Trump Breaches Comey’s Gap

This blog was originally published on Forbes as Trump Breaches Comey’s Gap on Monday, May 22, 2017.

On Friday, the New York Times reported that, the day after Donald Trump fired James Comey as the Director of the FBI, he characterized him as a “nut job.” This coup de grace punctuated the end of a tortuous four month unraveling of a relationship with the man who, by any measure, influenced Trump’s election.

The unraveling may very well have begun the day after the inauguration when, during an event at the White House, Trump yanked Comey’s arm forward from an arm’s length handshake into a hug. “Comey was disgusted” by the moment, reported Benjamin Wittes of the Brookings Institution, the Hoover Institution, and a friend of Comey’s. “He regarded the episode as a physical attempt to show closeness and warmth in a fashion calculated to compromise him before Democrats.”

Political, legal, and strategic factors aside, the physical encounter between these two alpha males was a clash of diametrically opposite personalities. Ever the fastidious investigator whose every activity is, by nature, confidential, Comey perpetually plays it close to the vest. Ever the demonstrative showman whose every engagement is aimed at domination, Trump perpetually plays it in your face. In his short tenure as president, he has demonstrated a penchant for forceful handshakes. (As in these videos of his encounters with Japanese Prime Minister Shinzo Abe, Judge Neil Gorsuch, and Vice President Mike Pence.) His encounter with Comey was an incident just waiting to happen.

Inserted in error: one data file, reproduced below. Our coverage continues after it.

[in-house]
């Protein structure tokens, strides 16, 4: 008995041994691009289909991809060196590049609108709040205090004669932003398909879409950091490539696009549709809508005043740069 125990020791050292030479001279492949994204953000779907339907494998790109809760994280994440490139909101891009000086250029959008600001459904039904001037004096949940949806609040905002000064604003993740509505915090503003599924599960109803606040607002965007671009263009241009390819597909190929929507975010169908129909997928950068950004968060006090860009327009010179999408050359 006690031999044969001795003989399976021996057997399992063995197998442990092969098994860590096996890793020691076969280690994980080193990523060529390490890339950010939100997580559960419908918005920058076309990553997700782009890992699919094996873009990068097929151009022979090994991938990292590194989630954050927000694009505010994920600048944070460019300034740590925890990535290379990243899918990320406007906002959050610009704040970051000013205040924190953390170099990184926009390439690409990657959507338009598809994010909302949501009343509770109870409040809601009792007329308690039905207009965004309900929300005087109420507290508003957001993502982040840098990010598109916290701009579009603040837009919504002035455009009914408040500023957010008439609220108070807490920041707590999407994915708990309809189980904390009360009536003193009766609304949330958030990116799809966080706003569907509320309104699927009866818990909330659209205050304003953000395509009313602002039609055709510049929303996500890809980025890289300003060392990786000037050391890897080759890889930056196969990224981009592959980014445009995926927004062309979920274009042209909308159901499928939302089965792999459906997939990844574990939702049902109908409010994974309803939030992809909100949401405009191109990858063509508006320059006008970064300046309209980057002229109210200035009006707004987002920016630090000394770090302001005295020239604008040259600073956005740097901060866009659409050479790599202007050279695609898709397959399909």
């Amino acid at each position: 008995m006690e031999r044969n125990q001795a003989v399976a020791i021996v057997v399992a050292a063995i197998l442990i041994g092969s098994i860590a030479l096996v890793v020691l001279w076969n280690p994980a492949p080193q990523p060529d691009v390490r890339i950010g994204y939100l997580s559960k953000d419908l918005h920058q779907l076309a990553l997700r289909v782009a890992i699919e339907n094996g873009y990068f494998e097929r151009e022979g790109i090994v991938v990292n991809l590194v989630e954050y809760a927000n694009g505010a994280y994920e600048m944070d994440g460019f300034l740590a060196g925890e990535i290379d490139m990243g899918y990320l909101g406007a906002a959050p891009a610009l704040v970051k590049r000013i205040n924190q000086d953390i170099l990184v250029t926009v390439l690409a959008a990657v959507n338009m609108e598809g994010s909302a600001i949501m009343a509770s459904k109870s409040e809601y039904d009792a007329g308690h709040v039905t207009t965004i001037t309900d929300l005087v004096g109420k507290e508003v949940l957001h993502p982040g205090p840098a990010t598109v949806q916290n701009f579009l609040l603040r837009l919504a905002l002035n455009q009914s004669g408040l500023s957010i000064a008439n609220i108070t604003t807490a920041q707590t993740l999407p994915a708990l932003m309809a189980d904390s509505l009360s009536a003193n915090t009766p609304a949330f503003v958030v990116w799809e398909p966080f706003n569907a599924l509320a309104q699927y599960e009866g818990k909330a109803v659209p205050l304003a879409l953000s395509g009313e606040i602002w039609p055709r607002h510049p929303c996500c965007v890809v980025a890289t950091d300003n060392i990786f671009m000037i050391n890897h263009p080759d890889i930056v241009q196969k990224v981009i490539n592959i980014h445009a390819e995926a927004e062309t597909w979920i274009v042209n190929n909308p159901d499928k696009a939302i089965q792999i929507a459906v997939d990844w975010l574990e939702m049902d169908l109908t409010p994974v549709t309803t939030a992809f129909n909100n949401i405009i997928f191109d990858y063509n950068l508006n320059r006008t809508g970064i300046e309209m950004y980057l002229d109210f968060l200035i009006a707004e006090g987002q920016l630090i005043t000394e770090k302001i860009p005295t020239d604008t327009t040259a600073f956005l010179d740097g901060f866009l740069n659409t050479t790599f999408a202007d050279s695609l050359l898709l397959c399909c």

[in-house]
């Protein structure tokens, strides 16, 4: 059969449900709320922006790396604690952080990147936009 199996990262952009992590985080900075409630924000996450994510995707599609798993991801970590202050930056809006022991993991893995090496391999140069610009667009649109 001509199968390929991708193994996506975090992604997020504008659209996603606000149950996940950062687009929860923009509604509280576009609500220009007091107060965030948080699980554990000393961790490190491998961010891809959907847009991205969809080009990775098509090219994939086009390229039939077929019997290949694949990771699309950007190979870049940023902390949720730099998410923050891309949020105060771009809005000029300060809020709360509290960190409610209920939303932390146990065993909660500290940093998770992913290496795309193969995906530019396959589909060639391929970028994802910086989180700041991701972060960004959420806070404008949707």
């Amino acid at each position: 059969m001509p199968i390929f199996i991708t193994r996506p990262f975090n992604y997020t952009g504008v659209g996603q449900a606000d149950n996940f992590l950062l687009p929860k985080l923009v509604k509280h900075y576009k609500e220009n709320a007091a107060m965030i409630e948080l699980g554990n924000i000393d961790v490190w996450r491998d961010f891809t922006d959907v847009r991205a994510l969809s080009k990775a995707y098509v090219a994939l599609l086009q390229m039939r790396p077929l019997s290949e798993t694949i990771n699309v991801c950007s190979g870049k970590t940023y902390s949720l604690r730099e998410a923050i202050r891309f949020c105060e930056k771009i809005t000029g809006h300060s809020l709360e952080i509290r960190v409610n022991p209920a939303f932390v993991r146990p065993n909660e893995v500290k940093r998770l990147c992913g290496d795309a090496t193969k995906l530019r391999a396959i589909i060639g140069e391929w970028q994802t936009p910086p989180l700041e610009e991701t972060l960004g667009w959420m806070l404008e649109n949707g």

But there was a far deeper factor at work: the penetration of Comey’s personal space. We all know the feeling when someone—stranger or friend—gets too close. That feeling has deep underpinnings:

  • In sociology, humans and animals react aggressively when their turf is invaded, a dynamic Robert Ardrey described in his noted 1966 book, The Territorial Imperative.
  • In theater, literature, and performance, artists strive to maintain aesthetic distance from their audiences.
  • In anthropology, interpersonal communication is impacted by the distance between people, a dynamic called proxemics, described in depth by Edward T. Hall in his noted 1963 book, The Hidden Dimension. Mr. Hall even set parameters for the distances that define personal space:

            Intimate (embracing, touching or whispering): less than 6 inches

            Personal (interactions among good friends or family): 1.5 to 2.5 feet

            Social (interactions among acquaintances): 4 to 7 feet

            Public (public speaking): 12 to 25 feet

Nobody is more aware of Trump’s territorial imperative than the one person who is the common link between him and Comey, Hillary Clinton. Watch her physical reaction during a rehearsal for the first presidential debate last year when the stand-in for Trump tries to breach the gap between them.

As the pervasive signage throughout the London Underground advises: Mind the Gap!

This blog was originally published on Forbes as Trump Breaches Comey’s Gap on Monday, May 22, 2017.